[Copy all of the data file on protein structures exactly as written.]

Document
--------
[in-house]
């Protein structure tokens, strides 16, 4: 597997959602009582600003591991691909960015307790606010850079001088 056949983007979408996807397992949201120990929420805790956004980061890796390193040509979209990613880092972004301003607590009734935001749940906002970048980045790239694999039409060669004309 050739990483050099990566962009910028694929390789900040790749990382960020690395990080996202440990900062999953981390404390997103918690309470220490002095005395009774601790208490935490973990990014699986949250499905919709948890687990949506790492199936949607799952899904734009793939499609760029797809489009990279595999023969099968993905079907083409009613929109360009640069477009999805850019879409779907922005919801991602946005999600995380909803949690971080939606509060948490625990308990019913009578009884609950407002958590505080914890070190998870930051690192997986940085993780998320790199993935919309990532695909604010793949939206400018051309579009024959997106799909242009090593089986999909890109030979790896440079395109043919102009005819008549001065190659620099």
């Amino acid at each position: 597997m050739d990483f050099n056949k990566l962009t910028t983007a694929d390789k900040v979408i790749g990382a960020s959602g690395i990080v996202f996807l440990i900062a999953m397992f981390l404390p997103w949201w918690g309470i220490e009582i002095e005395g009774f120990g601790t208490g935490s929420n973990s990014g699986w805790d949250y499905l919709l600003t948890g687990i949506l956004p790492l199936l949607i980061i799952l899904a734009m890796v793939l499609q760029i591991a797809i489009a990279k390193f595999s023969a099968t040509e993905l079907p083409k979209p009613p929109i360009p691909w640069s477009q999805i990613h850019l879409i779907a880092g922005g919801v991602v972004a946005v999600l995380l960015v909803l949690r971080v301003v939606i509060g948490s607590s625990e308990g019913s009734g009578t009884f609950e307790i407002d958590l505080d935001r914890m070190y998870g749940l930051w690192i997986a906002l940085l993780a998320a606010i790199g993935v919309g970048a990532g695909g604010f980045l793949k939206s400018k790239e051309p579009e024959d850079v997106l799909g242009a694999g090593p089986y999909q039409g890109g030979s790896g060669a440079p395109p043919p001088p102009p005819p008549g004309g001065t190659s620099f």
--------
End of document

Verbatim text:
[in-house]
């Protein structure tokens, strides 16, 4: 597997959602009582600003591991691909960015307790606010850079001088 056949983007979408996807397992949201120990929420805790956004980061890796390193040509979209990613880092972004301003607590009734935001749940906002970048980045790239694999039409060669004309 050739990483050099990566962009910028694929390789900040790749990382960020690395990080996202440990900062999953981390404390997103918690309470220490002095005395009774601790208490935490973990990014699986949250499905919709948890687990949506790492199936949607799952899904734009793939499609760029797809489009990279595999023969099968993905079907083409009613929109360009640069477009999805850019879409779907922005919801991602946005999600995380909803949690971080939606509060948490625990308990019913009578009884609950407002958590505080914890070190998870930051690192997986940085993780998320790199993935919309990532695909604010793949939206400018051309579009024959997106799909242009090593089986999909890109030979790896440079395109043919102009005819008549001065190659620099």
């Amino acid at each position: 597997m050739d990483f050099n056949k990566l962009t910028t983007a694929d390789k900040v979408i790749g990382a960020s959602g690395i990080v996202f996807l440990i900062a999953m397992f981390l404390p997103w949201w918690g309470i220490e009582i002095e005395g009774f120990g601790t208490g935490s929420n973990s990014g699986w805790d949250y499905l919709l600003t948890g687990i949506l956004p790492l199936l949607i980061i799952l899904a734009m890796v793939l499609q760029i591991a797809i489009a990279k390193f595999s023969a099968t040509e993905l079907p083409k979209p009613p929109i360009p691909w640069s477009q999805i990613h850019l879409i779907a880092g922005g919801v991602v972004a946005v999600l995380l960015v909803l949690r971080v301003v939606i509060g948490s607590s625990e308990g019913s009734g009578t009884f609950e307790i407002d958590l505080d935001r914890m070190y998870g749940l930051w690192i997986a906002l940085l993780a998320a606010i790199g993935v919309g970048a990532g695909g604010f980045l793949k939206s400018k790239e051309p579009e024959d850079v997106l799909g242009a694999g090593p089986y999909q039409g890109g030979s790896g060669a440079p395109p043919p001088p102009p005819p008549g004309g001065t190659s620099f």